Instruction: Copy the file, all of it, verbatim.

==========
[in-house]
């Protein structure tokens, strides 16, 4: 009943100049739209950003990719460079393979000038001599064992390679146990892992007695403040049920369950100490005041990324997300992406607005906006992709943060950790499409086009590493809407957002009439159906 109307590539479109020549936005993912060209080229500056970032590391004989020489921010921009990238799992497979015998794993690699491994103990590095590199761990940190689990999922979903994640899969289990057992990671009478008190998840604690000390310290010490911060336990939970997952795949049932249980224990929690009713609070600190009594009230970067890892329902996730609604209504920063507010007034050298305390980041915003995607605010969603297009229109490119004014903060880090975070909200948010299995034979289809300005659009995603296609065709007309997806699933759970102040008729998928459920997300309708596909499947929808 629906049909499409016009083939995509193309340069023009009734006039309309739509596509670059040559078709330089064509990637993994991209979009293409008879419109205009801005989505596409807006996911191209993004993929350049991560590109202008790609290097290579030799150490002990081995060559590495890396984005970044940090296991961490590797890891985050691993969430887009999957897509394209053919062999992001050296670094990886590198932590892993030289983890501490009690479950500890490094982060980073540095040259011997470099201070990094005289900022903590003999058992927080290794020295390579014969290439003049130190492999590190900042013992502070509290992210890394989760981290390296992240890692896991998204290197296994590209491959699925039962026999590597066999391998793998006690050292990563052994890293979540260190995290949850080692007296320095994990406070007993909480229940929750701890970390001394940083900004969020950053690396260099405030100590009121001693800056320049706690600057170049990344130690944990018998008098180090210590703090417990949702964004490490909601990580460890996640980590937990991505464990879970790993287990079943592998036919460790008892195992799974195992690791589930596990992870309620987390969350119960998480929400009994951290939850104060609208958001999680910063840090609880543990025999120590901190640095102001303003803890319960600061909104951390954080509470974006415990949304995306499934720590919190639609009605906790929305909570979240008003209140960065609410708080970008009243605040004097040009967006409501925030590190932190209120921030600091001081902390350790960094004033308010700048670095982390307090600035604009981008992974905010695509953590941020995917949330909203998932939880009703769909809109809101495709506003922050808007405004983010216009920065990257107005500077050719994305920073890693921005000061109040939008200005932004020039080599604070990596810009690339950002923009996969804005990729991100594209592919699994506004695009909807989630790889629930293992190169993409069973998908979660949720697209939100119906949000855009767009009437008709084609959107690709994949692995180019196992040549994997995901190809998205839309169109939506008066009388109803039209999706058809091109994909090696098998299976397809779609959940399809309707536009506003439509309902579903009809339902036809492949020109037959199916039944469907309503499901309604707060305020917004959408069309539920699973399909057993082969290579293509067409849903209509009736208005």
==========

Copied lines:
[in-house]
């Protein structure tokens, strides 16, 4: 009943100049739209950003990719460079393979000038001599064992390679146990892992007695403040049920369950100490005041990324997300992406607005906006992709943060950790499409086009590493809407957002009439159906 109307590539479109020549936005993912060209080229500056970032590391004989020489921010921009990238799992497979015998794993690699491994103990590095590199761990940190689990999922979903994640899969289990057992990671009478008190998840604690000390310290010490911060336990939970997952795949049932249980224990929690009713609070600190009594009230970067890892329902996730609604209504920063507010007034050298305390980041915003995607605010969603297009229109490119004014903060880090975070909200948010299995034979289809300005659009995603296609065709007309997806699933759970102040008729998928459920997300309708596909499947929808 629906049909499409016009083939995509193309340069023009009734006039309309739509596509670059040559078709330089064509990637993994991209979009293409008879419109205009801005989505596409807006996911191209993004993929350049991560590109202008790609290097290579030799150490002990081995060559590495890396984005970044940090296991961490590797890891985050691993969430887009999957897509394209053919062999992001050296670094990886590198932590892993030289983890501490009690479950500890490094982060980073540095040259011997470099201070990094005289900022903590003999058992927080290794020295390579014969290439003049130190492999590190900042013992502070509290992210890394989760981290390296992240890692896991998204290197296994590209491959699925039962026999590597066999391998793998006690050292990563052994890293979540260190995290949850080692007296320095994990406070007993909480229940929750701890970390001394940083900004969020950053690396260099405030100590009121001693800056320049706690600057170049990344130690944990018998008098180090210590703090417990949702964004490490909601990580460890996640980590937990991505464990879970790993287990079943592998036919460790008892195992799974195992690791589930596990992870309620987390969350119960998480929400009994951290939850104060609208958001999680910063840090609880543990025999120590901190640095102001303003803890319960600061909104951390954080509470974006415990949304995306499934720590919190639609009605906790929305909570979240008003209140960065609410708080970008009243605040004097040009967006409501925030590190932190209120921030600091001081902390350790960094004033308010700048670095982390307090600035604009981008992974905010695509953590941020995917949330909203998932939880009703769909809109809101495709506003922050808007405004983010216009920065990257107005500077050719994305920073890693921005000061109040939008200005932004020039080599604070990596810009690339950002923009996969804005990729991100594209592919699994506004695009909807989630790889629930293992190169993409069973998908979660949720697209939100119906949000855009767009009437008709084609959107690709994949692995180019196992040549994997995901190809998205839309169109939506008066009388109803039209999706058809091109994909090696098998299976397809779609959940399809309707536009506003439509309902579903009809339902036809492949020109037959199916039944469907309503499901309604707060305020917004959408069309539920699973399909057993082969290579293509067409849903209509009736208005």